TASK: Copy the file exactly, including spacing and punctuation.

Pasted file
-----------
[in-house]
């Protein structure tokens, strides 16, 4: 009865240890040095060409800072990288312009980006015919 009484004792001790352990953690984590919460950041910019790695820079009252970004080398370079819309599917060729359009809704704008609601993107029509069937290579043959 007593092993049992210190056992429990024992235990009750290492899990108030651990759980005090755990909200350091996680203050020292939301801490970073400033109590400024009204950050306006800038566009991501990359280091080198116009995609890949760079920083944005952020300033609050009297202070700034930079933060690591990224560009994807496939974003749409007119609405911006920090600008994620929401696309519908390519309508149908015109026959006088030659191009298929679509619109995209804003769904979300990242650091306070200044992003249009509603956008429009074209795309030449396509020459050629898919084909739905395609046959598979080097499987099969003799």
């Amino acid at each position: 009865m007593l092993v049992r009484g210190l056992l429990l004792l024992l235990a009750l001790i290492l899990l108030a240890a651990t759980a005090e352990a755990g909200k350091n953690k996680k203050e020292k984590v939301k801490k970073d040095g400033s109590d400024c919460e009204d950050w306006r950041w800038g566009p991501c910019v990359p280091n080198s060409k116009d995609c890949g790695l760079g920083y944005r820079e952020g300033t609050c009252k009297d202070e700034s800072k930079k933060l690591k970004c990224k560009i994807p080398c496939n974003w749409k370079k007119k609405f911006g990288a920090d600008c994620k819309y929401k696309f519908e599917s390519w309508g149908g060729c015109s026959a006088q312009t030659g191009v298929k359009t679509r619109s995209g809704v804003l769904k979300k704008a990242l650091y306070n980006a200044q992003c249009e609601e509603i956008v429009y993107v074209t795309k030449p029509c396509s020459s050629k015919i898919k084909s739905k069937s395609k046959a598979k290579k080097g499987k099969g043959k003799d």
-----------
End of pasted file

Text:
[in-house]
């Protein structure tokens, strides 16, 4: 009865240890040095060409800072990288312009980006015919 009484004792001790352990953690984590919460950041910019790695820079009252970004080398370079819309599917060729359009809704704008609601993107029509069937290579043959 007593092993049992210190056992429990024992235990009750290492899990108030651990759980005090755990909200350091996680203050020292939301801490970073400033109590400024009204950050306006800038566009991501990359280091080198116009995609890949760079920083944005952020300033609050009297202070700034930079933060690591990224560009994807496939974003749409007119609405911006920090600008994620929401696309519908390519309508149908015109026959006088030659191009298929679509619109995209804003769904979300990242650091306070200044992003249009509603956008429009074209795309030449396509020459050629898919084909739905395609046959598979080097499987099969003799």
């Amino acid at each position: 009865m007593l092993v049992r009484g210190l056992l429990l004792l024992l235990a009750l001790i290492l899990l108030a240890a651990t759980a005090e352990a755990g909200k350091n953690k996680k203050e020292k984590v939301k801490k970073d040095g400033s109590d400024c919460e009204d950050w306006r950041w800038g566009p991501c910019v990359p280091n080198s060409k116009d995609c890949g790695l760079g920083y944005r820079e952020g300033t609050c009252k009297d202070e700034s800072k930079k933060l690591k970004c990224k560009i994807p080398c496939n974003w749409k370079k007119k609405f911006g990288a920090d600008c994620k819309y929401k696309f519908e599917s390519w309508g149908g060729c015109s026959a006088q312009t030659g191009v298929k359009t679509r619109s995209g809704v804003l769904k979300k704008a990242l650091y306070n980006a200044q992003c249009e609601e509603i956008v429009y993107v074209t795309k030449p029509c396509s020459s050629k015919i898919k084909s739905k069937s395609k046959a598979k290579k080097g499987k099969g043959k003799d």